One conversation our team of consultants often have with clients relates to data migration. Clients are eager to move data to make information easier to find and establish and enforce information governance – but the very idea of moving volumes of information strikes fear in the hearts of many. What if the migration is done incorrectly? What if something goes wrong and the information is lost forever?
We look at migration as critical to any organization that hopes to take better control of information. Moving data from disparate file shares and bringing information into SharePoint offers a number of benefits. The idea of migrating volumes of data to a new repository may seem overwhelming and scary, but the benefits associated with migrating data to SharePoint can't be overlooked.
By bringing data into SharePoint, you can organize information in a way that makes critical data easier to find. You have the ability to establish permissions and governance over business-critical information. And now, with Office 365, having information in SharePoint empowers teams to collaborate, co-author, and enables knowledge workers to be able to easily locate information when they need it. As organizations move file-shares (P: Drive) to SharePoint, they'll discover just how good SharePoint "search" is. With tagging and indexing in SharePoint, you'll find what you are looking for… fast!
Our team of experts understand how to help clients prepare for a migration. There are a few things that an organization can do to ensure that their migration is successful. Here is what we recommend.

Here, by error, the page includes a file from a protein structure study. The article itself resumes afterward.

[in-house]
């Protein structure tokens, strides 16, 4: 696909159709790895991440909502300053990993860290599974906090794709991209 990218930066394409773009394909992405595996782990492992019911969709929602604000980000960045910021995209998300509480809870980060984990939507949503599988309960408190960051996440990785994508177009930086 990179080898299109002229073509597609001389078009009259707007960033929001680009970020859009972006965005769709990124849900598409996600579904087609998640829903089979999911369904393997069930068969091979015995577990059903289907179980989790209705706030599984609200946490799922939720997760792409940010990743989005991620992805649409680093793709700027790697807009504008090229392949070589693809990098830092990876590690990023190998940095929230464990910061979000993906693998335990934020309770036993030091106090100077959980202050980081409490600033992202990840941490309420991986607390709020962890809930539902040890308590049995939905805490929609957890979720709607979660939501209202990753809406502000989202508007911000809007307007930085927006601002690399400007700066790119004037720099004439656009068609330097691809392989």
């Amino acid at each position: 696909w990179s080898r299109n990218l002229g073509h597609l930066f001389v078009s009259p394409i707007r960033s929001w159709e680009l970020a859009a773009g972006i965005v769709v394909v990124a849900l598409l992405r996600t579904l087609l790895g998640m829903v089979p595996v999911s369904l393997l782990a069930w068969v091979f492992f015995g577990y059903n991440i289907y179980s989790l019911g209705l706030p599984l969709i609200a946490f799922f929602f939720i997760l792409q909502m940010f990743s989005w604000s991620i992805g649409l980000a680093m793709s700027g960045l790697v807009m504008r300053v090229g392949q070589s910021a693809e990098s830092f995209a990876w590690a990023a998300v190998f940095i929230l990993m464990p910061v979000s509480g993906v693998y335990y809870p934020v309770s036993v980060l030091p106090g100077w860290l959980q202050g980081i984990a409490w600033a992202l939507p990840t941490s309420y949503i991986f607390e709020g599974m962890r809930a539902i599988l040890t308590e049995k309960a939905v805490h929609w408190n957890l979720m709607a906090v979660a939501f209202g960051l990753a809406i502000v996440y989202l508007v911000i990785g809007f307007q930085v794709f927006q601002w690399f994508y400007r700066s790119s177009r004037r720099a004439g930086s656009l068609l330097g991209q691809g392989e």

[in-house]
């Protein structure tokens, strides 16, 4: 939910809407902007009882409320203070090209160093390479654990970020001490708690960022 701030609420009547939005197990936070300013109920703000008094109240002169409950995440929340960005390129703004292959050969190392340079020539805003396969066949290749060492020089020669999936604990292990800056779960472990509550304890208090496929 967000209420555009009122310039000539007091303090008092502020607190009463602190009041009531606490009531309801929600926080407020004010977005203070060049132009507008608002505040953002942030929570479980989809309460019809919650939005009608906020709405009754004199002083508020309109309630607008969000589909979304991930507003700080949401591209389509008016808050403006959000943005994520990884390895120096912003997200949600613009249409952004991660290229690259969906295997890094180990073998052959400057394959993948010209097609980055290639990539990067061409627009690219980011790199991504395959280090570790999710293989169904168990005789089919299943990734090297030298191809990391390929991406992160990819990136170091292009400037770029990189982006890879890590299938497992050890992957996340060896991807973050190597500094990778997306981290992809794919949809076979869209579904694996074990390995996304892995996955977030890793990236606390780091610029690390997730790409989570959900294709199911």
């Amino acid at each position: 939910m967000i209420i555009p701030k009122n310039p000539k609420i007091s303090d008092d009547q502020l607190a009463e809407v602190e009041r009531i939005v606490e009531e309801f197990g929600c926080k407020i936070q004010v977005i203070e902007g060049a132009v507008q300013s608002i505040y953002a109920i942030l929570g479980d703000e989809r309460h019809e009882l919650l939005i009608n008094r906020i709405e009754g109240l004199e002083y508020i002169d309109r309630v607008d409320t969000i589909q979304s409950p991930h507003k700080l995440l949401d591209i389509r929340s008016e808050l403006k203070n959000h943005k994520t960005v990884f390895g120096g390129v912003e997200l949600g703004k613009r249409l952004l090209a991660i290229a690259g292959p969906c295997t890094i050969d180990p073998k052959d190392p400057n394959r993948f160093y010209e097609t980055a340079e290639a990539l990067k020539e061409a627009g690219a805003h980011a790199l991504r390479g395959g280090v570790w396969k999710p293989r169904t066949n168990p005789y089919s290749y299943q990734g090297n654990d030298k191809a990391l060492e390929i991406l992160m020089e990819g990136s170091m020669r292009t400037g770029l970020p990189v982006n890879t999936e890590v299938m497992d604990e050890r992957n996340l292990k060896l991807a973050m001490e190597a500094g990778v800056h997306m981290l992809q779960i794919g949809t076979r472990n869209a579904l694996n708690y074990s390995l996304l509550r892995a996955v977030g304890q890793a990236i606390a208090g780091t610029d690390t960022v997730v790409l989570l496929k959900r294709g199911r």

Moving volumes of legacy data to a new content management system is a significant undertaking. You can mitigate risks and identify potential barriers by performing a readiness assessment. Kiefer has been refining a project readiness assessment over the last 4 years. You can download it here.
One of the first things you need to do when planning a migration to SharePoint is to determine what data is going to be migrated. By knowing what must be moved, how many files you have, the size of the files, and what content won't be moved is important to fully understand the scope and complexity of the migration.
It's critical you understand how much you are data you are migrating to SharePoint. Once you know how much data you have to move, you'll be able to verify if there is enough storage in SharePoint for your content. SharePoint does have capacity limits which vary based on version. In addition, if you know how much data you are bringing over to SharePoint, you'll also be able to determine how long it will take to move you content into SharePoint.
If most of the documents that your organization has in file shares are Microsoft Office documents, SharePoint is a great content management system. If your files are not of the Office variety, SharePoint may not be the ideal place for your content. It is important to know that certain file extensions can't be saved to SharePoint.
Analogy time… If you were moving out of your home, you might have a yard sale to get rid of the possessions you don't want to pack up and move to the new house. This logic applies to moving data. Be sure that you are only migrating the information that has business value. In SharePoint, you have the power of version control and you can rid yourself of older versions of the same document. Garbage in- Garbage out.
Experience matters. With so much invested in pre-migration planning, you should find a partner to support you in your migration.
In addition to expertise and experience, it's a good idea that your partner have experience with the right tools to help with your migration. We prefer to use ShareGate as a tool to migrate clients to SharePoint. ShareGate is also an excellent option for clients that are looking to move content from SharePoint to a newer version of SharePoint which includes SharePoint 2016 or SharePoint Online (Office 365). We have found that ShareGate is easy to use and its feature set is invaluable at every stage of the migration effort. From pre-migration all the way to post-migration reporting, ShareGate provides us with an effective toolkit when we are helping a client migrate content.
In our next blog, we will discuss the importance of Information Architecture and Information Governance as it relates to migration.